Tourism bureaus in North Carolina are losing significant convention business due to the governor's new anti-LGBT law, so they need to start collecting as much data as possible to support a potential amendment.
The value of a tourism bureau is never more evident than during disasters, both natural and political.
The Charlotte Regional Visitors Authority (CRVA) is presently undergoing the latter.
North Carolina Governor Pat McCrory signed House Bill 2 (HB2) into state law last month, removing certain rights for the LGBT community and preventing cities and municipalities from passing local laws that grant any additional rights. Less than a month later, according to the Charlotte Observer, 13 convention organizers have either cancelled their events or pulled their interest in hosting any meetings in Charlotte.
All of them stated directly that their decisions were based on HB2’s inflammatory and discriminatory anti-LGBT bias.
Meanwhile, companies like PayPal have cancelled plans to expand operations into the state. Fueling the negative publicity nationwide, Bruce Springsteen cancelled a scheduled concert in Greensboro, and there’s a groundswell of calls to move the 2017 NBA All-Star game away from Charlotte.
Professor Brian Clarke, who teaches employment law at the Charlotte School of Law, spoke to a local CBS new affiliate about the legal ramifications of HB2. He said, “It eliminated the ability for employees in North Carolina to file claims under state law for employment discrimination on the basis of race, sex, national origin, color and age. And that’s a right that North Carolina employees have had since 1982… and it’s gone.”
Governor McCrory is considered one of the most vulnerable governors up for re-election this year, and critics say that his support for the bill is an attempt to appeal to his conservative base.
In an effort to stem the convention business losses and bad press, CRVA CEO Tom Murray posted this prepared statement:
“We are extremely concerned about the state legislation in place as we continue to hear negative feedback and potential event cancellations from our customers. Our city has worked incredibly hard to build a thriving visitor economy over the last 20 years, which has welcomed major events and conventions that greatly give back to the city and the state of North Carolina’s economy and overall quality of life. This issue is in danger of setting us back from the progress we’ve made in positioning Charlotte as an attractive, inclusive destination. Our city has long had a track record of creating an environment that not only values diversity, but strongly embraces it. On behalf of the visitor economy that represents one in nine jobs across the Charlotte region, we strongly urge that state and local leaders find a resolution that represents the best interests of our city and state.”
A Word of Advice From Visit Indy
Chris Gahl, VP of marketing at Visit Indy, talked to Skift about how Indianapolis went through a similar political disaster last year.
On March 26, 2015, Indiana’s governor also signed a controversial “Religious Freedom Restoration Act” (RFRA) bill, which was amended seven days later to remove the discriminatory language following robust advocacy efforts from Indiana businesses, non-profit organizations, and local government.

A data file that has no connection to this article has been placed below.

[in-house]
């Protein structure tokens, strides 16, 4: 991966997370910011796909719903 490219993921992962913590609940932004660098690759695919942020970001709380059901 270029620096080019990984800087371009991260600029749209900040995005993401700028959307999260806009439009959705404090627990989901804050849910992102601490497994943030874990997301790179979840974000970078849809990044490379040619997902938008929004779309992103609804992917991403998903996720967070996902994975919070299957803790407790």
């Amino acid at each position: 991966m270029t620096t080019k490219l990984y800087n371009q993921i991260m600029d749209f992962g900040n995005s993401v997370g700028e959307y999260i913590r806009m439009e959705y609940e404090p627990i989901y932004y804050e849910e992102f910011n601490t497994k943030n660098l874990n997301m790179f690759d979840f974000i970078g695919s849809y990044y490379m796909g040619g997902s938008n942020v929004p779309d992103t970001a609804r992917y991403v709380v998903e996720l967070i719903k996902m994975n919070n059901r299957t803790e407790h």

“We salvaged between 80 to 100 conventions due to the amendment passing,” said Gahl. “To a certain extent, destination marketing organizations operate in a world where perception is often reality. I cannot articulate enough that our saving grace was that Indianapolis has had a long-standing ordinance on the books since 2005 protecting all human rights, including those related to sexual orientation and gender identity.”
Gahl outlined three initiatives that Visit Indy implemented last year in an effort to impact the state’s decision to amend the discriminatory bill, and then measure the fall-out to inform Visit Indy’s sales and marketing strategy in 2016.
“First, to be effective, we needed to speak in facts and not fiction,” said Gahl. “Lost convention business means lost state revenue and workforce development, so we had a lot of one-on-one meetings with state officials right away to show them the negative economic impact of RFRA.”
Visit Indy estimates it lost 12 conventions worth $60 million in direct economic infusion into the city since April 2015 due to the legislation.
Second, the CRVA contracted Walker Research in Indianapolis to conduct a nationwide poll with the meetings industry seven months after the RFRA bill was amended. One open-ended question asked respondents if they remembered any recent news about the city, and the specific topic.
Gahl said 58% of those polled wrote “LGBT” or something related, showing a larger than anticipated “ripple effect” of RFRA’s legacy extending for more than half a year past the height of the news cycle.
Third, Visit Indy tracked the media exposure surrounding RFRA directly following the original signing of the bill. In that first month through the end of April 2015, there were over 2,500 negative new stories published, resulting in 500 million negative online impressions.
The North Carolina General Assembly reconvenes on April 25, 2016, at which time lawmakers could propose to repeal HB2.
Photo credit: Charlotte has lost 13 conventions in less than a month directly due to North Carolina's new discriminatory legislation. Charlotte Convention Center